The Connecticut Department of Energy and Environmental Protection (DEEP) is reminding all state residents and visitors that Connecticut traditionally experiences high forest fire danger in the Spring from mid-March through May. Fires that start this time of the year tend to burn leaves on the ground and can spread very fast. The spring fire season persists until bare trees fully leaf out, normally by mid-May.
“The beautiful weather that we are having means everyone is eager to get outside and now is a wonderful time to experience Connecticut’s great outdoors,” said DEEP Deputy Commissioner Susan Frechette. “It is everyone’s responsibility however, to obey all fire-related rules and safety practices designed to protect our forests and woodlands. In an average year, forest fires scorch approximately 1,000 acres of Connecticut woodlands but they can be prevented.”
“If you have a permit to burn brush please know when it is allowed and obey all permit requirements and sound burning practices,” added Deputy Commissioner Frechette. “If you are enjoying the outdoors at a state park or forest always burn your fires in the provided stone or metal fire ring and even in this confined area be sure to douse your fire thoroughly when you are done.”
DEEP’s Division of Forestry constantly monitors the danger of forest fire to help protect Connecticut's 1.8 million acres of forested land. Forest fire danger levels are classified as low, moderate, high, very high or extreme.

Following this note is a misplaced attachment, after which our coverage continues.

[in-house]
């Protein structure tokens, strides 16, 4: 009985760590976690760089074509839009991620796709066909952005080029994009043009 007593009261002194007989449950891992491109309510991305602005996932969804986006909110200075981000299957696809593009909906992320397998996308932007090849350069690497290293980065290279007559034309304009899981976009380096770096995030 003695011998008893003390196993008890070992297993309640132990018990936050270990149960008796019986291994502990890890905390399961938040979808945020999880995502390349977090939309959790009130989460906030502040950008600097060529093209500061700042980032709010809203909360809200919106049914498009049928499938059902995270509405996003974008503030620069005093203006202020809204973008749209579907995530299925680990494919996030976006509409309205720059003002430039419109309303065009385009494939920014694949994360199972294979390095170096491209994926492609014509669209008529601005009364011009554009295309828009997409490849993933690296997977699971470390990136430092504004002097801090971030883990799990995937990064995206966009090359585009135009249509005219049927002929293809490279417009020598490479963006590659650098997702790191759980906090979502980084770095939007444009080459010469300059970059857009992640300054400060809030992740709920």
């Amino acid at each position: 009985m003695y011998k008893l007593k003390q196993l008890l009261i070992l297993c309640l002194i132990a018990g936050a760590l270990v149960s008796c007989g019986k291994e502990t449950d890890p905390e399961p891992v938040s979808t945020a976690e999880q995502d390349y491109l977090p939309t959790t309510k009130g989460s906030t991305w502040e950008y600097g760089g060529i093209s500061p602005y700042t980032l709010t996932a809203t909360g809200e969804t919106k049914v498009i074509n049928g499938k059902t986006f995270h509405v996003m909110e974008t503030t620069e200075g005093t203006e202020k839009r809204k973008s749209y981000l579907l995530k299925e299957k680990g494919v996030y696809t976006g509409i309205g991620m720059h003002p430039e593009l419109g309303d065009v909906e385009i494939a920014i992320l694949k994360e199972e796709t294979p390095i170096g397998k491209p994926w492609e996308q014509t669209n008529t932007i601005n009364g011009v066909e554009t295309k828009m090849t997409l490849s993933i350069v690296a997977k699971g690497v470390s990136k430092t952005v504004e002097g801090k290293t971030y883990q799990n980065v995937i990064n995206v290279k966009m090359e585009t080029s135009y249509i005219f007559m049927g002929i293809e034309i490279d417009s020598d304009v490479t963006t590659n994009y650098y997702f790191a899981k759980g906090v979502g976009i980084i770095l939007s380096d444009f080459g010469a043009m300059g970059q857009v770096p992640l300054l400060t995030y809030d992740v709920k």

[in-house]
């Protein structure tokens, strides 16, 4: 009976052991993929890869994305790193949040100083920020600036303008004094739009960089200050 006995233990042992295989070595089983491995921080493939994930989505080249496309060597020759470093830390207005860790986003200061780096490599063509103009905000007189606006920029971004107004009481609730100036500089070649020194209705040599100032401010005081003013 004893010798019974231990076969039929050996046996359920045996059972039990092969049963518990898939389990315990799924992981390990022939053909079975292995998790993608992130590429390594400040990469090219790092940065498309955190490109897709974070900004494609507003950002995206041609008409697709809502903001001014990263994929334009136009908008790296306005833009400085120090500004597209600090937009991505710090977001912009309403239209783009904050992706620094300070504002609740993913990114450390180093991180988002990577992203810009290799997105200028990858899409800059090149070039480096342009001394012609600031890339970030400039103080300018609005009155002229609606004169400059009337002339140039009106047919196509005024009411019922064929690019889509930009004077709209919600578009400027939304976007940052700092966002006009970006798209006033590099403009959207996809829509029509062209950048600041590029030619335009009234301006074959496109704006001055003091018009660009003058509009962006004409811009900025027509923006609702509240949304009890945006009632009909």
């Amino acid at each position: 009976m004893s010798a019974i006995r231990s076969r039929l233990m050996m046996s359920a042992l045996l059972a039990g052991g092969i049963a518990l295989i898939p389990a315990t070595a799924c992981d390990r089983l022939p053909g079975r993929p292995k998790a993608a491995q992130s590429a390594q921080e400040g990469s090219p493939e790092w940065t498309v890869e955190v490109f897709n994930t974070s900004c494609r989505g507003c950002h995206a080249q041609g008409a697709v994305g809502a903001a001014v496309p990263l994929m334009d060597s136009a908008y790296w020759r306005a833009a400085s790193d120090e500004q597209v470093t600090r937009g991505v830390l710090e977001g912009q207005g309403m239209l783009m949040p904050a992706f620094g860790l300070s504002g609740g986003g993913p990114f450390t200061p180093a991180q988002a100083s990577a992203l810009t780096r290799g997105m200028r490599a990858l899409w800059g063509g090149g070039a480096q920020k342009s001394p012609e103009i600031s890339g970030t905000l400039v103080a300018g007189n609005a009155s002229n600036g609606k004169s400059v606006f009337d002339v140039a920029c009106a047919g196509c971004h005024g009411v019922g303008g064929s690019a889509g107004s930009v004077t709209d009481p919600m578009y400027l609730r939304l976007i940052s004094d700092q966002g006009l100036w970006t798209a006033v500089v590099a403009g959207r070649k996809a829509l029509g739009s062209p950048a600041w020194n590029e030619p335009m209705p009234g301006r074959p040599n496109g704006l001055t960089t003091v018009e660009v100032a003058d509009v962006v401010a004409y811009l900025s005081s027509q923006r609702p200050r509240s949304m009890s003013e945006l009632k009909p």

DEEP reminds all state residents that if they have received a permit from their local Open Burning Official to burn brush on their property, the permit is not valid if the Forest Fire Danger is rated high, very high or extreme and you are burning within 100 feet of a grassland or woodland.
Visit: www.ct.gov/deep/forestfiredanger for the daily Forest Fire Danger Level.
Anyone spotting a forest fire should remain calm and dial 911 to report the fire as quickly as possible to the local fire Department.
Forest Fire Prevention Tips
DEEP encourages residents of Connecticut to protect their families and homes from forest fire by:
Making a fire safe zone around your house. Clean flammable vegetation and debris from at least 30 feet around the house and any outbuildings;
Pruning away the lower limbs of evergreens that are within the fire safe zone. Evergreens catch fire easily during dry periods and burn quickly;
Removing any limbs which overhang the roof or chimney;
Regularly removing leaves and needles from gutters;
Not storing firewood in the fire safe zone;
Using fire resistant roofing materials;
Making sure firefighters can find and access your home. Mark your house and roads clearly and prune away limbs and trees along your driveway which do not allow fire truck access;
Having an escape plan and practicing it;
Following state and local open burning laws;
Staying with outside fires until they are completely safe and dead out; and
Disposing of wood ashes in a metal bucket, soaking them with water before dumping them.
For those who enjoy the use of Connecticut’s parks, forests, and open spaces, use fires with caution and follow these recommendations:
Obey local laws regarding open fires, including campfires;
Keep all flammable objects away from fire;
Have firefighting tools nearby and handy;
Carefully dispose of hot charcoal;
Drown all fires;
Extinguish smoking materials with caution.
For more information on fire safety, contact DEEP’s Forestry Division at (860) 424-3630.